The final boat in this review is also probably the one I spent the least time in. It was instantly apparent to me when I tried it on the Olympic course that the Antix was just as slow as the Axiom. In my opinion speed is the most important criteria as it affects everything else. Boofing is made easier by a faster boat and acceleration out of an eddy can give you that little flick necessary to send the bow skywards… however – the Antix does come in at 236cm which is shorter than the previous three boats, even shorter than the Axiom! This explains it’s lack of speed but great Agility/Playfulness. I would have said the Antix is the most playful of the four boats, and on par with the Axiom for stern squirts or kickflips, so if you’re looking for a fun boat and aren’t too worried about running hard whitewater (ignoring Dane Jackson here) this could be the boat for you. Comfort wise, it’s made by Jackson – the outfitting is cushy, extremely adjustable and very protective. I marginally prefer Dagger hip pads, but I have to admit – the Antix is like a sofa compared to the Ripper and Rexy. While the instant gratification of Jackson padding may fool people looking for a quick purchase, I would advise ignoring the Comfort factor and focussing on how much you like the boats handling seeing as that is what should decide the boat you buy. For boofing, the Antix is similar to the Axiom yet again. It suffers from a lack of speed before a drop, but makes up for it with it’s naturally bouncy hull which seems to make the boat skip over features without too much effort. In this regard the Antix rates above the Axiom, and just behind the Ripper and Rexy. The final aspect to consider is price… the Antix comes in at £1200 or just above. This may put some people off – I for one think that this is a bit much, but if you love the boat then go for it. It’s just worth remembering that this is approximately £250 more than the Ripper/Rexy and £500 more than the Axiom. To summarize, the Antix is the most Agile/Playful boat out of the four, as well as being the most Comfortable but only in the middle for ease of Boofing and Speed while being far and away the most expensive.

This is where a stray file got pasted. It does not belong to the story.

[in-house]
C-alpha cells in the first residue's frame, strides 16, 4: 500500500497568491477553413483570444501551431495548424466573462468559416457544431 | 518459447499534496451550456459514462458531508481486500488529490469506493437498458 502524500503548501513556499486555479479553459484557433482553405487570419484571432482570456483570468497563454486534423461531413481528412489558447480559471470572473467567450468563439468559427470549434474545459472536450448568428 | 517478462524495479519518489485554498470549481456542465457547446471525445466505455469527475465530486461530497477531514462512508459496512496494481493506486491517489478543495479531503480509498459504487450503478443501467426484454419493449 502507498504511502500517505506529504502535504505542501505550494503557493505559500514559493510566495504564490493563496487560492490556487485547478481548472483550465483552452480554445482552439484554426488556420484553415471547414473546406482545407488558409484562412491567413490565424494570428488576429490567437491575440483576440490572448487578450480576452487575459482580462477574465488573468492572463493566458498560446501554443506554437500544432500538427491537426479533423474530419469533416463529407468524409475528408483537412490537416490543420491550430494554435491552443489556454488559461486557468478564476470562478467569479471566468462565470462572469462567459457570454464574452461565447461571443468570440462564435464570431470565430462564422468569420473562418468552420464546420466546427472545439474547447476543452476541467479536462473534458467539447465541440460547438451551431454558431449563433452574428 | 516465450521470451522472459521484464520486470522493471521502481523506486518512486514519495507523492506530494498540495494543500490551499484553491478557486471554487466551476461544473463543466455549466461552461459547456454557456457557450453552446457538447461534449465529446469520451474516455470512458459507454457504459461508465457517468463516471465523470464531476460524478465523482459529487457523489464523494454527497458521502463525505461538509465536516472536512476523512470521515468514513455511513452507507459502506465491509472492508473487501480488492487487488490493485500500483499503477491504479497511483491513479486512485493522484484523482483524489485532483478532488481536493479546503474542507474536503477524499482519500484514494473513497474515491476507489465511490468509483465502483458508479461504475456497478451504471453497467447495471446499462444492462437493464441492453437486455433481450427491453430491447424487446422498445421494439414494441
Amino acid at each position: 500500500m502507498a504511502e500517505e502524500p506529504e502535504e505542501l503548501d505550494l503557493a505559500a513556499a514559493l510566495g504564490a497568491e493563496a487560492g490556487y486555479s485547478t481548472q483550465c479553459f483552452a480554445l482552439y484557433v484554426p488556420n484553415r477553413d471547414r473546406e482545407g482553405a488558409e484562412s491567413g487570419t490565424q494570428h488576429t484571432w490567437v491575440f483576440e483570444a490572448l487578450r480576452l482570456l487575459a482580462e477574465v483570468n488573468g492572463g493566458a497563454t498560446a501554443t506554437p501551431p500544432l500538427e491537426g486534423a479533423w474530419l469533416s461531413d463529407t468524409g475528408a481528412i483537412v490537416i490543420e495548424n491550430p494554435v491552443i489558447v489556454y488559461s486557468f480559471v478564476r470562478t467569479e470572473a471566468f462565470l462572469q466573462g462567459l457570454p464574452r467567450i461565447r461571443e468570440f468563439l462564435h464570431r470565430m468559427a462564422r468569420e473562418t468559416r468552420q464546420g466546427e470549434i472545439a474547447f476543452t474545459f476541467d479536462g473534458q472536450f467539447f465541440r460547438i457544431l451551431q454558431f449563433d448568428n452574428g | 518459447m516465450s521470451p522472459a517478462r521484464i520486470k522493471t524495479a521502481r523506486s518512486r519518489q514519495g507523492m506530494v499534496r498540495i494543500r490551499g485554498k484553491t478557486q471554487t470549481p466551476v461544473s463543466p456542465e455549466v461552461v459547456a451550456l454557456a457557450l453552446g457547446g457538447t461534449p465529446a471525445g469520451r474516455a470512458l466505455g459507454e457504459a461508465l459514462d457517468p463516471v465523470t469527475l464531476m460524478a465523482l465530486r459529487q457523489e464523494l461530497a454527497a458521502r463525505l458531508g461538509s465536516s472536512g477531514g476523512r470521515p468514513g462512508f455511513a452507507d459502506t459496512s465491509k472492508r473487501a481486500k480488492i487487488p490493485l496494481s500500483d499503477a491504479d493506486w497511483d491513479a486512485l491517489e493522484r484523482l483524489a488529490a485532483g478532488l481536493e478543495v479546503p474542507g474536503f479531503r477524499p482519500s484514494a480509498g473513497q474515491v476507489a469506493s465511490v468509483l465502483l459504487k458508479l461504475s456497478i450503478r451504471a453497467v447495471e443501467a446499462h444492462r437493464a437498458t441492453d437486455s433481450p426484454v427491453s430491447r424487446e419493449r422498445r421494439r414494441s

Finishing of this review, I will list the four boats (Ripper, Axiom, Rexy and Antix) from best to worst for each or my five requirements: Speed, Ease of Boofing, Agility/Playfulness, Comfort and finally Price.
Speed – Rexy, Ripper, Axiom/Antix
Ease of Boofing – Rexy, Ripper, Antix, Axiom
Agility/Playfulness – Antix, Axiom, Rexy, Ripper
Comfort – Antix, Axiom, Ripper/Rexy
Price – Axiom, Rexy, Ripper, Antix
Overall, I really like the Exo Rexy. I think that it’s the best boat out of the four for me and I liked it so much I went out and bought one from Above & Below. The only drawback is that it only comes in one size (which is equivalent to a medium). Therefore if it does not fit you I would then recommend the Ripper in whichever size does fit you as my next favourite out of the four – that concludes my review, see you out on the water. Don’t forget to subscribe to my blog if you’d like to be notified about any new posts…